Book: "The Survival of Man"

Author: Sir Oliver Lodge FRS

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- Section Four -

Automatism and Lucidity

Chapter 22

Illustrations of Manner


          SINCE Mr. Myers's death on 17th January 1901, he has communicated through a considerable number of mediums, especially through Mrs. Thompson, Mrs. Verrall, Mrs. Holland and Mrs. Piper. But his communications are too long and important to be summarised here. Some very early attempts are quoted in the larger editions of this book.

I will only quote here, from page 213 Of Proc., vol. xxi., an extract from the script of Mrs. Holland in India which was written on January 5th and 6th, 1904, by the Myers control:

"Oh, if I could only get to them - could only leave you the proof positive that I remember-recall-know-continue . . . I have thought of a simile which may help you to realise the 'bound to earth condition' which persists with me. It is a matter very largely, of voluntary choice - I am, as it were, actuated by the missionary spirit; and the great longing to speak to the souls in prison - still in the prison of the flesh - leads me to 'absent me from felicity awhile.'"

This clearly expresses the idea of "service" which I wish to emphasise, and indicates the reason for the labour bestowed by departed intelligences on the construction and communication of proofs of identity. 

General Remarks, Addressed to Religious Objectors

Good and earnest though moderately intelligent religious people sometimes seek to pour scorn upon the reality of any of these apparent communications - not for any scientific reason, but for reasons born of prejudice. They think that it is not a worthy occupation for "just men made perfect" "who have entered into felicity" to be remembering trivial and minute details, under circumstances of exceptional difficulty, for the purpose of proving to those left behind the fact of survival and the continuance of personal identity. It is taken for granted that saints ought to be otherwise occupied in their new and lofty and favoured conditions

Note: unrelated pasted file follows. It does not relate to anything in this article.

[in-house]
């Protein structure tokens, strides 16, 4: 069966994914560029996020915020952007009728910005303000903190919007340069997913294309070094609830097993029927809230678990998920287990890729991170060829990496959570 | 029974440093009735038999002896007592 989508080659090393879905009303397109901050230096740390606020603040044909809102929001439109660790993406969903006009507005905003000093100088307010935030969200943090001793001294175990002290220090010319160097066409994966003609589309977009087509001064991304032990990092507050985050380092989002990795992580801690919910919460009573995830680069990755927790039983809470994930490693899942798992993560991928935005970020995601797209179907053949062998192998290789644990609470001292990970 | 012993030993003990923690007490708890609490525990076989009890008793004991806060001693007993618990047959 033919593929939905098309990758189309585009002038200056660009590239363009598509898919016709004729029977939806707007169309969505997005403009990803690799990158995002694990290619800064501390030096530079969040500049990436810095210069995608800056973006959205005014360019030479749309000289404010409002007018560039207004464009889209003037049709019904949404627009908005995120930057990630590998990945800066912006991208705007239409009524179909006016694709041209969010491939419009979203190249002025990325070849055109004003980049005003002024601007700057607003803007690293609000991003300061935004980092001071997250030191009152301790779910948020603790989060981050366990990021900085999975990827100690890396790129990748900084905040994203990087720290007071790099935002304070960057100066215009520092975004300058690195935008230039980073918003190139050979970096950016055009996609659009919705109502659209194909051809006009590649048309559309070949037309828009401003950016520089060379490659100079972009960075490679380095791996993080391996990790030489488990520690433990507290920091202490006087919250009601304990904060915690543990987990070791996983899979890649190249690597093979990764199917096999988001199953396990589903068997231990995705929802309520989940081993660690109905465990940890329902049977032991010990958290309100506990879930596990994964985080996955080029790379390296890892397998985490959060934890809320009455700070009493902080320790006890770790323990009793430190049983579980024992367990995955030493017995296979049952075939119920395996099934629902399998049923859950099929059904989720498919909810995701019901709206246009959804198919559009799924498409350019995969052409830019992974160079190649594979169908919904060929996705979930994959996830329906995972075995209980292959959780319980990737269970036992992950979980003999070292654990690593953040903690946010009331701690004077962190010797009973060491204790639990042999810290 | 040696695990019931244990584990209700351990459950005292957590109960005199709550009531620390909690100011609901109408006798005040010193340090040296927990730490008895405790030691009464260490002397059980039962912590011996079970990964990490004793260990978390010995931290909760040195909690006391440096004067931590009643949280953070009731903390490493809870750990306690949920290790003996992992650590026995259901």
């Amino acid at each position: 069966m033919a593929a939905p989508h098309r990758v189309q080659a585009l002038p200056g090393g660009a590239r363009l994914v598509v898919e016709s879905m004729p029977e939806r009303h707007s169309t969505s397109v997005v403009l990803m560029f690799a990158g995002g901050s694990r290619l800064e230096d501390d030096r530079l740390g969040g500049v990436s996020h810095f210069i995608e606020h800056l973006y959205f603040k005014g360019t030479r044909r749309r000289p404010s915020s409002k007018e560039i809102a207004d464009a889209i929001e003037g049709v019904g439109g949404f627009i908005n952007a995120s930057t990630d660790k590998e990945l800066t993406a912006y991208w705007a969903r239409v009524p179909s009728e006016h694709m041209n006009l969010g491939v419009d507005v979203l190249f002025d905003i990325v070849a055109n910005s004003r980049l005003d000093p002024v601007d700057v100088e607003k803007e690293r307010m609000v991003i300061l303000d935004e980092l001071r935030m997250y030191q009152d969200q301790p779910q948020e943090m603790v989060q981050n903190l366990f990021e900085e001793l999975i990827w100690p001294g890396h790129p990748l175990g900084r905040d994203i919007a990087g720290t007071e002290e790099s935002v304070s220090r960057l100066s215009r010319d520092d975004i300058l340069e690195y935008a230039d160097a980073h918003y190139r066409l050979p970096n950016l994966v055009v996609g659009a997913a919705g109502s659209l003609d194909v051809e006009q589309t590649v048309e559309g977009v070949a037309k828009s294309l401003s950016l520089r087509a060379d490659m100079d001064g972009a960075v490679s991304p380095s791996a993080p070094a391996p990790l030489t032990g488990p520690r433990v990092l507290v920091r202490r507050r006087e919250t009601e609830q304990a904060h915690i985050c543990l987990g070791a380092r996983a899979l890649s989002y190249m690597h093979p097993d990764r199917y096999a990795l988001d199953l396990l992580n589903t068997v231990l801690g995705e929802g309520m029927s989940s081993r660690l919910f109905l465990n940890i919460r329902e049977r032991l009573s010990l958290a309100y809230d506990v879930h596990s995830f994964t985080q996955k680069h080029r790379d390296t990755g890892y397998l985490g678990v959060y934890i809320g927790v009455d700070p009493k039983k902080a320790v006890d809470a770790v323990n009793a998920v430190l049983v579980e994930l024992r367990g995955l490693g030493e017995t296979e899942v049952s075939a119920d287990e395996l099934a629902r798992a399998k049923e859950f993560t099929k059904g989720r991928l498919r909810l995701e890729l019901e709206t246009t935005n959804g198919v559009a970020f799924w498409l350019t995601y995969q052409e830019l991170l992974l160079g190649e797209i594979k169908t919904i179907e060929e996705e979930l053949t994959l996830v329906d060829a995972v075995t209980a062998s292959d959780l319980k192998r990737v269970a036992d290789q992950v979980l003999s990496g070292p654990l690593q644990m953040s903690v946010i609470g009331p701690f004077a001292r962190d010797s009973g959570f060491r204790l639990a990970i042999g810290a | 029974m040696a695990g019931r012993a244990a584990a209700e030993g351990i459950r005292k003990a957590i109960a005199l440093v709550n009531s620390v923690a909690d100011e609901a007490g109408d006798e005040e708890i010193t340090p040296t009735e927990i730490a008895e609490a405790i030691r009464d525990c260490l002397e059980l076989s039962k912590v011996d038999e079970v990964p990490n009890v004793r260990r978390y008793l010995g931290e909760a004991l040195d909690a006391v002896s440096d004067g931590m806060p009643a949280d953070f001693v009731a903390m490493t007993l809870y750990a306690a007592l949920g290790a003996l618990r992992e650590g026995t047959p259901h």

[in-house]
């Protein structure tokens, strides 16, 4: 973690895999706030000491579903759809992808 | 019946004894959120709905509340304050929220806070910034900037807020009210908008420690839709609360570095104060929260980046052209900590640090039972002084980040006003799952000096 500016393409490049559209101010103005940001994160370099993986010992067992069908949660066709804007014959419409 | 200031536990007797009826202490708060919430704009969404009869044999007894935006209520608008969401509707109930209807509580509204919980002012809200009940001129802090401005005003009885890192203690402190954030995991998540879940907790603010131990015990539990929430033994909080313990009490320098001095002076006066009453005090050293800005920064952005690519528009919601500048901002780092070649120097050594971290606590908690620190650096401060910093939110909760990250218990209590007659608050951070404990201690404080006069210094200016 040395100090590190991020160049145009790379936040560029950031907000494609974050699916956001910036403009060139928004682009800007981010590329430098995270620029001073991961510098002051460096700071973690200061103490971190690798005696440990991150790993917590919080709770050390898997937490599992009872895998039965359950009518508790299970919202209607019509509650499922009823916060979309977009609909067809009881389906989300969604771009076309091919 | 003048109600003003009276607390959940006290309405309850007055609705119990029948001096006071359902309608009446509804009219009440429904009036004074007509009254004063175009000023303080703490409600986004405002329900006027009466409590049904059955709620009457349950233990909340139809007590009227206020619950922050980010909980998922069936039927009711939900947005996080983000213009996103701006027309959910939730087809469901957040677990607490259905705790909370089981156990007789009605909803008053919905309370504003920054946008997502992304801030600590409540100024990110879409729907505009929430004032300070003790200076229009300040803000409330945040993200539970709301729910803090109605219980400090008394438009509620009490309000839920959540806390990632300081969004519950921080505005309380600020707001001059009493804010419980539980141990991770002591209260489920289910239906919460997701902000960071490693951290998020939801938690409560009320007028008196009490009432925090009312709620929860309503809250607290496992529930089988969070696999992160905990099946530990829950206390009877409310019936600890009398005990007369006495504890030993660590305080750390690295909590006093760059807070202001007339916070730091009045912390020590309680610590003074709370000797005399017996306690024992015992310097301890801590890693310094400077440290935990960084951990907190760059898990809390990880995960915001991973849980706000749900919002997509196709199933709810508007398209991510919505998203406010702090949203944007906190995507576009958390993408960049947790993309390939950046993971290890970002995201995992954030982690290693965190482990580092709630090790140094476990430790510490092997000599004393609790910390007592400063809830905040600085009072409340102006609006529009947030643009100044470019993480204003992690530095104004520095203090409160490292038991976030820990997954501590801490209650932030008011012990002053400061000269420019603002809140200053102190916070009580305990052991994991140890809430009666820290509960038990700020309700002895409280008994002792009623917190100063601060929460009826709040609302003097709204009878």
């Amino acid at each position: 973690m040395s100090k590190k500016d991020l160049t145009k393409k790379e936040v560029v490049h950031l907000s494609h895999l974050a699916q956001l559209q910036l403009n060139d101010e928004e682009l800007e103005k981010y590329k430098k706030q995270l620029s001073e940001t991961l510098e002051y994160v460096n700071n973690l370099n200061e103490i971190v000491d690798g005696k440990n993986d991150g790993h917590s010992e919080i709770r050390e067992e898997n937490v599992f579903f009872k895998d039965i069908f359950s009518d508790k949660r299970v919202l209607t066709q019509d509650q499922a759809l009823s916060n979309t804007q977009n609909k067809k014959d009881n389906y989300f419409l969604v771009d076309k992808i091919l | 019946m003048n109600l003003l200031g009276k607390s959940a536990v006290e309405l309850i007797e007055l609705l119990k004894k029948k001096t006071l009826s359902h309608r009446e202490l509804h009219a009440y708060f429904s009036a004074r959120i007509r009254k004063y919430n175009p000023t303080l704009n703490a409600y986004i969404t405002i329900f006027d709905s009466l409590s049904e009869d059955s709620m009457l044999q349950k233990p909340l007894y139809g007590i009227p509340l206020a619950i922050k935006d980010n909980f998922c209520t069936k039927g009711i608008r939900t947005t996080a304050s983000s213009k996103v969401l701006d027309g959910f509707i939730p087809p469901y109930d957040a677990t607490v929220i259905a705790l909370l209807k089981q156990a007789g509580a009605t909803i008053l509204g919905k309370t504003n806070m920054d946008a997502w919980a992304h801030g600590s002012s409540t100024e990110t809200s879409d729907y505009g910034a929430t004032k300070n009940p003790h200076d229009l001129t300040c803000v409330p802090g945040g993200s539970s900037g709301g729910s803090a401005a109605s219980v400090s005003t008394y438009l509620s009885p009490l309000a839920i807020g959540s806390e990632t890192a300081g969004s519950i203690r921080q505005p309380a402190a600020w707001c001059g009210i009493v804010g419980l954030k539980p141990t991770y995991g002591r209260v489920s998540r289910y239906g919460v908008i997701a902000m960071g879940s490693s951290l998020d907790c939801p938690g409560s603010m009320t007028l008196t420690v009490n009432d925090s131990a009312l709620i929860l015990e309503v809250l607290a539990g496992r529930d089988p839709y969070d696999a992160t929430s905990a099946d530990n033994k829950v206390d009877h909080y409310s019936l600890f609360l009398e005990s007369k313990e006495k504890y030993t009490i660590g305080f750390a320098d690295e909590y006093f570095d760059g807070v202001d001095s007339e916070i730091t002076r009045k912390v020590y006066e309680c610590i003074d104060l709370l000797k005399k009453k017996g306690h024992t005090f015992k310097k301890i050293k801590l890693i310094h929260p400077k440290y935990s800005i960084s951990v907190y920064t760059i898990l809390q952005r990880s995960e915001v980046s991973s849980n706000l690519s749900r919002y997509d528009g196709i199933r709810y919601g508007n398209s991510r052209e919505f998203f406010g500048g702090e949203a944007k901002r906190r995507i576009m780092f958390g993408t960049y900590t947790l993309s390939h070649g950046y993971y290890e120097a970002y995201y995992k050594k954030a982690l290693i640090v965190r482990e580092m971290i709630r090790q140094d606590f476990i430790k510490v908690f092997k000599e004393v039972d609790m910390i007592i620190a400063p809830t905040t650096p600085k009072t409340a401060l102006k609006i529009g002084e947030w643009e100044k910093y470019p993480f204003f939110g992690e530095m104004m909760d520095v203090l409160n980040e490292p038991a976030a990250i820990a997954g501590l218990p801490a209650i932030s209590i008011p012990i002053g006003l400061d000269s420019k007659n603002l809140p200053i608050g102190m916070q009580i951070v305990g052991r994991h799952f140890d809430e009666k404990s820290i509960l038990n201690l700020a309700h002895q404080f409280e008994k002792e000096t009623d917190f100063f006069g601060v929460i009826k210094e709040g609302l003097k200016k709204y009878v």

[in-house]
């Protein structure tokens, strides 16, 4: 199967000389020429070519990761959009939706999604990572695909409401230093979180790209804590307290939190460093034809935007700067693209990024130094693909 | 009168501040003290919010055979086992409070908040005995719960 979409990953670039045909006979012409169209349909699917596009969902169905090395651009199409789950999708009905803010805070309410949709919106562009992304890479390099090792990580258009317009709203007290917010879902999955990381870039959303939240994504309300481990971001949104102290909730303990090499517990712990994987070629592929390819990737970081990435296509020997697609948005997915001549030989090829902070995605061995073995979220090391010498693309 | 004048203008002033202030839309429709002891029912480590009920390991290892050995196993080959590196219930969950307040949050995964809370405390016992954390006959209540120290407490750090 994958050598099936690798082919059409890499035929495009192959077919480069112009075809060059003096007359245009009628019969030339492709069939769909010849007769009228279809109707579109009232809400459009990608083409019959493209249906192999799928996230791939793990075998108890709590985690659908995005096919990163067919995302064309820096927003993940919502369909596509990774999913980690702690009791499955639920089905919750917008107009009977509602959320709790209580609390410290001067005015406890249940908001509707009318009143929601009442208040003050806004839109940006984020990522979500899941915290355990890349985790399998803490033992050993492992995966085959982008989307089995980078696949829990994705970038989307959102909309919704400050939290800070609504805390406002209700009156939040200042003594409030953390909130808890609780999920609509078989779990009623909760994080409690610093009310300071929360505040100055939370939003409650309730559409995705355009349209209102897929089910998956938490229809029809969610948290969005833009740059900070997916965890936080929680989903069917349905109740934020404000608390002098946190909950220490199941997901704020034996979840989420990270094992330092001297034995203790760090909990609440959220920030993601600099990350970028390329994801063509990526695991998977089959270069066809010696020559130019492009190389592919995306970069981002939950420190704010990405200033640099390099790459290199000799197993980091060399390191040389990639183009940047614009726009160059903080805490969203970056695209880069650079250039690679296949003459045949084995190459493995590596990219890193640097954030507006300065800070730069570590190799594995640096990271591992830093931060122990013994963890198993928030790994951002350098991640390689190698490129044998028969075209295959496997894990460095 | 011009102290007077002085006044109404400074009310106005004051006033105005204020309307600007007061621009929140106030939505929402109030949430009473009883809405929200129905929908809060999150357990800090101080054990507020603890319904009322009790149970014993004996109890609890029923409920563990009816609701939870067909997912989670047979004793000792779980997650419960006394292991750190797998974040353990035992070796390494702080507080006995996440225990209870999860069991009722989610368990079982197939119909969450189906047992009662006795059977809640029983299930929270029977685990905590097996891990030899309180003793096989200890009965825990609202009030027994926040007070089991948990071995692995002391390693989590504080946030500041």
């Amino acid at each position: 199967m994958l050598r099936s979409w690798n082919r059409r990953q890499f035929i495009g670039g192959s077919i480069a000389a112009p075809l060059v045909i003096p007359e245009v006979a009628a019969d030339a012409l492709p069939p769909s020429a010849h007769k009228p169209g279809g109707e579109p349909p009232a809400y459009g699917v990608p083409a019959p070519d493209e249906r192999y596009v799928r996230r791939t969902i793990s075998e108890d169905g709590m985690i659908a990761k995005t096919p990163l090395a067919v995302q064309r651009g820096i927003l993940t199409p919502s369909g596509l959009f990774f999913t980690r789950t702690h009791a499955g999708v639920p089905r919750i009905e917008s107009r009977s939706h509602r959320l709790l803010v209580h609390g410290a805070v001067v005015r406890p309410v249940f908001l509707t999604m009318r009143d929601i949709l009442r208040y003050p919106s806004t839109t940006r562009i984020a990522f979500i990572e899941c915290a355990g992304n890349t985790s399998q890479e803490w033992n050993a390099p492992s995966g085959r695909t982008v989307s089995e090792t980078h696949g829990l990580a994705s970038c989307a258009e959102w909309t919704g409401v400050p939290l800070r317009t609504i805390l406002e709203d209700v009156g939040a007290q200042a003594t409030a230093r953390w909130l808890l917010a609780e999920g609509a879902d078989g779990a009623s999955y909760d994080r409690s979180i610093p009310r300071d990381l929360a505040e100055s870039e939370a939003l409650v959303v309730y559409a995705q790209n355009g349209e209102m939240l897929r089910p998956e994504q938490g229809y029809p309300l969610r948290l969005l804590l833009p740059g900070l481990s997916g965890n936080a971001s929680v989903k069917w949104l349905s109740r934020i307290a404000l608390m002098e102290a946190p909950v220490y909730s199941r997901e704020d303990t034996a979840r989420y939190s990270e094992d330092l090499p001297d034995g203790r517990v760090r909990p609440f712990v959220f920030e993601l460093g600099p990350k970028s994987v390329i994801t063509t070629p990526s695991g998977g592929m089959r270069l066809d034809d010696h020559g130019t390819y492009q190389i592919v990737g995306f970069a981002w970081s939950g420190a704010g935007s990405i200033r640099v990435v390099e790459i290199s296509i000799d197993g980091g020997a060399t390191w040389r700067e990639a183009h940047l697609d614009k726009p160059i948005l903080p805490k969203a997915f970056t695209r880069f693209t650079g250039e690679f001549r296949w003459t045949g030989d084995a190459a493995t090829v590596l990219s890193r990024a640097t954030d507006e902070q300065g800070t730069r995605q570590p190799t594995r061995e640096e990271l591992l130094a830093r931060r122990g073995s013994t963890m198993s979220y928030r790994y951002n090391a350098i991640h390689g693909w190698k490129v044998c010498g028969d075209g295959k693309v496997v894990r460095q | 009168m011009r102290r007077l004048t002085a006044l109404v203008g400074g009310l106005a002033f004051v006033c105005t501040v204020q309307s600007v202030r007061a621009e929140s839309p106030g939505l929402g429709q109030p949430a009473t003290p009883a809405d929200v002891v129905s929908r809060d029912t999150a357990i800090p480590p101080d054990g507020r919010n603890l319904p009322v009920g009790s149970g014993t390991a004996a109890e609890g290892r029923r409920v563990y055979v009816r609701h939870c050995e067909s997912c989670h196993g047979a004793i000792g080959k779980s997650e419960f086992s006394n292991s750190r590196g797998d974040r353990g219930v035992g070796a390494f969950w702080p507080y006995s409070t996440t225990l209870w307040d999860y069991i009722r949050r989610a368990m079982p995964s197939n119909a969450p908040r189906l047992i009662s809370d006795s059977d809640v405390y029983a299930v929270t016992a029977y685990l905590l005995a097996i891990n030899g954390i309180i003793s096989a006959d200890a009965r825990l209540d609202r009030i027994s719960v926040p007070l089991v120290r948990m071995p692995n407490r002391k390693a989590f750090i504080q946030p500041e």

What may or may not be possible to saints, it is hardly for me or other gropers among mere terrestrial facts to surmise: nor am I anxious to imagine that all our communicators belong to the category of "perfected and glorified saints," - it seems to me, I confess, singularly unlikely; nor is it necessary to suppose that such exercises as we report - even if they are fully an entirely what they pretend to be-constitute any large proportion of the activity of the people who are professedly concerned in their production - people who are confessedly far from perfection and who have still much to learn. And as regard dignity and appropriateness, does it not sometimes happen that an Archbishop or a Savant is found willing to play a frivolous childish game, and otherwise to disport himself, in spite of his being on the brink of eternity in a world of sorrow and sin?

But seriously, is it not legitimate to ask these good people whether, if an opportunity of service to brethren arises, an effort to seize it may not be made even by saint? Whether this notion of perennial service is no in accordance with their own doctrines and beliefs? and whether they are not impressed by that clause in till, creed of most Christians which roundly asserts that their Master descended into Hades? for purposes which in another place are suggested. Whereby they may learn that, even after such a Life and Death as that, Felicity was not entered into save after an era of further personal service of an efficient kind. Those who interpret the parables in such a way as to imagine that dignified idleness is the occupation of eternity that there will be nothing to do hereafter but idly to enjoy the beatific contemplation and other rewards appropriate to a well-spent life or to well-held creeds, free from remorse of every kind, and without any call for future work and self-sacrifice, - such people will probably some day find themselves mistaken, and will realise that as yet they have formed a very inadequate conception of what is meant by that pregnant phrase "the joy of the Lord."